I think Roger Ebert said it best when he stated that Jacob’s Ladder “was not a pleasant experience, but it was exhilarating in the sense that I was able to observe filmmakers working at the edge of their abilities and inspirations.” This was a tough movie to sit through. Between the swift editing that jumps from one point in time to another with no explanation and Jacob’s increasingly bizarre hallucinations throughout the film, it’s hard to get a grasp on what’s going on. It’s not an easy film to follow and as a result, it’s certainly not for everyone. There’s some good, scary imagery in this movie and Tim Robbins gives a decent performance. There’s a big twist in this movie, but the pay off isn’t that great if you have an idea what it is already before you start watching the movie. I admittedly struggled to get through this one and was thankful when it was over. It’s not a bad movie by any means, but it’s not an easy watch and I wouldn’t go out of my way to recommend it.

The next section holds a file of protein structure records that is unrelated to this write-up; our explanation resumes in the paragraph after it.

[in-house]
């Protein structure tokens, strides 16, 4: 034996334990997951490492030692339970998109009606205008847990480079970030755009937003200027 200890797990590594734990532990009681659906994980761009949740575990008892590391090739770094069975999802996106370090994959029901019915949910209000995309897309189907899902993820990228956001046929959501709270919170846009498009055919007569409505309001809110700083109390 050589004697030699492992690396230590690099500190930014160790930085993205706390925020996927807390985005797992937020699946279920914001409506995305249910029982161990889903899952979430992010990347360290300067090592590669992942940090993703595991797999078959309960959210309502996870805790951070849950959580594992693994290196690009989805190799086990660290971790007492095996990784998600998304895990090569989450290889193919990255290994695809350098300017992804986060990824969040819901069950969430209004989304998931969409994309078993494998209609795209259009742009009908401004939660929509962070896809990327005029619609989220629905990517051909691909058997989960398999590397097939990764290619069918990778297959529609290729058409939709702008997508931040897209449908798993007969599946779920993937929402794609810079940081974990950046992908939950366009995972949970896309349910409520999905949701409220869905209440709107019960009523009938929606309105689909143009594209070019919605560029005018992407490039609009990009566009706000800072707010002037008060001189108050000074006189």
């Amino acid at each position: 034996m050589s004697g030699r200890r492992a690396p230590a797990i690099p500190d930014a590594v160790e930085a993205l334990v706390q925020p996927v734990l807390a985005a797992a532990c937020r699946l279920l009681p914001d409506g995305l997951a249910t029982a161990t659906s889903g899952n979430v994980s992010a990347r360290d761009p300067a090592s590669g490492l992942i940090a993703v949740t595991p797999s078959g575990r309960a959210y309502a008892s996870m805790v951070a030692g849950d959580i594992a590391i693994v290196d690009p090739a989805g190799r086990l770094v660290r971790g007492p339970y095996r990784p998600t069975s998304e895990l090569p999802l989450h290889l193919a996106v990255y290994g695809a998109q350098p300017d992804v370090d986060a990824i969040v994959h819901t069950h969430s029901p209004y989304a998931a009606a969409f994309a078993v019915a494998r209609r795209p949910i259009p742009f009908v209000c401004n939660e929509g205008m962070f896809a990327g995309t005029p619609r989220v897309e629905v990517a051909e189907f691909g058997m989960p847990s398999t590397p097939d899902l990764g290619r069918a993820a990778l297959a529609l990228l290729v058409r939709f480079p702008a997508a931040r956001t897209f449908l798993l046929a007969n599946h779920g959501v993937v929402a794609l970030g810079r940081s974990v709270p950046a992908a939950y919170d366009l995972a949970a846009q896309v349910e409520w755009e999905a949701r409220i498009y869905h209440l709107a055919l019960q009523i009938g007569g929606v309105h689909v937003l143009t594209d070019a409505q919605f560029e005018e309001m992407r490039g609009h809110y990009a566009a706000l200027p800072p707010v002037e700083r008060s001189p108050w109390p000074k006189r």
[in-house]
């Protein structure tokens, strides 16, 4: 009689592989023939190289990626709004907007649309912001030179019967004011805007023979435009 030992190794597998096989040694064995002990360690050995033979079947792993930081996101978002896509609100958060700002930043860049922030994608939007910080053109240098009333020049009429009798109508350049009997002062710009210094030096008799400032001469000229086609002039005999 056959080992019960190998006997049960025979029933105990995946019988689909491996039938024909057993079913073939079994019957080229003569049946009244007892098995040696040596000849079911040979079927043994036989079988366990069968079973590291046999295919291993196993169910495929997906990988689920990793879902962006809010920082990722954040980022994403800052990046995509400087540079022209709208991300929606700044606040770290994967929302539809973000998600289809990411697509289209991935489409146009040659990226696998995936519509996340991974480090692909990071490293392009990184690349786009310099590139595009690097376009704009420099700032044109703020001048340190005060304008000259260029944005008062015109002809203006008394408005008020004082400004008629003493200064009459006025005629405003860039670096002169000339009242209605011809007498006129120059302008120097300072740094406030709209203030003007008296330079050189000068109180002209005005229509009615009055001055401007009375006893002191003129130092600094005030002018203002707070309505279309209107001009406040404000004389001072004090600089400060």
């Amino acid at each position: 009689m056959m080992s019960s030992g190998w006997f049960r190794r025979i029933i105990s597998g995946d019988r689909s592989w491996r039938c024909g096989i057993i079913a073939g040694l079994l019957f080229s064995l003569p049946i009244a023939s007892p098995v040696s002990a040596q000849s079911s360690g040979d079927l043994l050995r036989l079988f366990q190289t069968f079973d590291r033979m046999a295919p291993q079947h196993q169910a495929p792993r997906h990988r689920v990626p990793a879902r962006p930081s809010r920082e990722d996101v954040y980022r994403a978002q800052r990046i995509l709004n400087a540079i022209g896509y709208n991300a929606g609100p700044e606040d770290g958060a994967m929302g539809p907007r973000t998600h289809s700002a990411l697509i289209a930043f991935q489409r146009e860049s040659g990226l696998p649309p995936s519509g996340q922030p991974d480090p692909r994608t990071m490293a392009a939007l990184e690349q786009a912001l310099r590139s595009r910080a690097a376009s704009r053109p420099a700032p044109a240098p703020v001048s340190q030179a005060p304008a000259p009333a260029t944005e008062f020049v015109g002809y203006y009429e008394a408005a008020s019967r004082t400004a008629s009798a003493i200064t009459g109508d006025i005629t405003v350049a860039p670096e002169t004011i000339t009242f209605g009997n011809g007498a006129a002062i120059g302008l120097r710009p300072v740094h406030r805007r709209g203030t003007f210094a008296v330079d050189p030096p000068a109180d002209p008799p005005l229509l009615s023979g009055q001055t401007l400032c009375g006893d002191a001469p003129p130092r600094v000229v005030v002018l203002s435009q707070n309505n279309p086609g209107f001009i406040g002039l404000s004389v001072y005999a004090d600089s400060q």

Grade: C
Viewings: 1
Replay Value: I’ll probably never watch it again, but I can see the appeal of multiple viewings.
Sequel Potential: None.
Oscars?: No nominations.
Nudity?: Elizabeth Pena plays one of Jacob’s love interests and spends the vast majority of her scenes naked. Probably the best thing about the movie.


The Best Movies Of The Past 20 Years

August 1, 2010